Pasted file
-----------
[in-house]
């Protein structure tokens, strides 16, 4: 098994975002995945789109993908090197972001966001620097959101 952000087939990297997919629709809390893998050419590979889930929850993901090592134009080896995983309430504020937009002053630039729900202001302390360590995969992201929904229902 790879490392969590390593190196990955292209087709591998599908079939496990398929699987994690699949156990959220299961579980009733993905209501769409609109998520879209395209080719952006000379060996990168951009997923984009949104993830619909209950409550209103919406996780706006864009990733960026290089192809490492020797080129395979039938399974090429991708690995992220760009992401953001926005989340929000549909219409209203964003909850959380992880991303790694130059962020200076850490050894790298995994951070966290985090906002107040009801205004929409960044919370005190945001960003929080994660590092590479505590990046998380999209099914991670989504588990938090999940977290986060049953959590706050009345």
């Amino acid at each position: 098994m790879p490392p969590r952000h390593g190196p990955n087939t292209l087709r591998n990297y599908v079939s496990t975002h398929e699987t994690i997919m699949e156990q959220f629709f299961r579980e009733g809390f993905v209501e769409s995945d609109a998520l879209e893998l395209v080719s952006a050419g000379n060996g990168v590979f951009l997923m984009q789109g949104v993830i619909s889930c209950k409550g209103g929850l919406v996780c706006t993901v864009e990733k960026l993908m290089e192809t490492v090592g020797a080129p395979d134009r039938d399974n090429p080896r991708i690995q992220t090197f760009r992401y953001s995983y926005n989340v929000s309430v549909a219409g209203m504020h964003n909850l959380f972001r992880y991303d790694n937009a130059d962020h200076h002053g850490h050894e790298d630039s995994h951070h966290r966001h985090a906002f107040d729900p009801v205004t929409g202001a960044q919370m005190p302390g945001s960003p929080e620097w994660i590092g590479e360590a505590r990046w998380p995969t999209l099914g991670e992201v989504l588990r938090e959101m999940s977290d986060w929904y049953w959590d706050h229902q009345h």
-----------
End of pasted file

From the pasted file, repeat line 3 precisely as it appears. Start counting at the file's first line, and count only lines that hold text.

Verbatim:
């Amino acid at each position: 098994m790879p490392p969590r952000h390593g190196p990955n087939t292209l087709r591998n990297y599908v079939s496990t975002h398929e699987t994690i997919m699949e156990q959220f629709f299961r579980e009733g809390f993905v209501e769409s995945d609109a998520l879209e893998l395209v080719s952006a050419g000379n060996g990168v590979f951009l997923m984009q789109g949104v993830i619909s889930c209950k409550g209103g929850l919406v996780c706006t993901v864009e990733k960026l993908m290089e192809t490492v090592g020797a080129p395979d134009r039938d399974n090429p080896r991708i690995q992220t090197f760009r992401y953001s995983y926005n989340v929000s309430v549909a219409g209203m504020h964003n909850l959380f972001r992880y991303d790694n937009a130059d962020h200076h002053g850490h050894e790298d630039s995994h951070h966290r966001h985090a906002f107040d729900p009801v205004t929409g202001a960044q919370m005190p302390g945001s960003p929080e620097w994660i590092g590479e360590a505590r990046w998380p995969t999209l099914g991670e992201v989504l588990r938090e959101m999940s977290d986060w929904y049953w959590d706050h229902q009345h």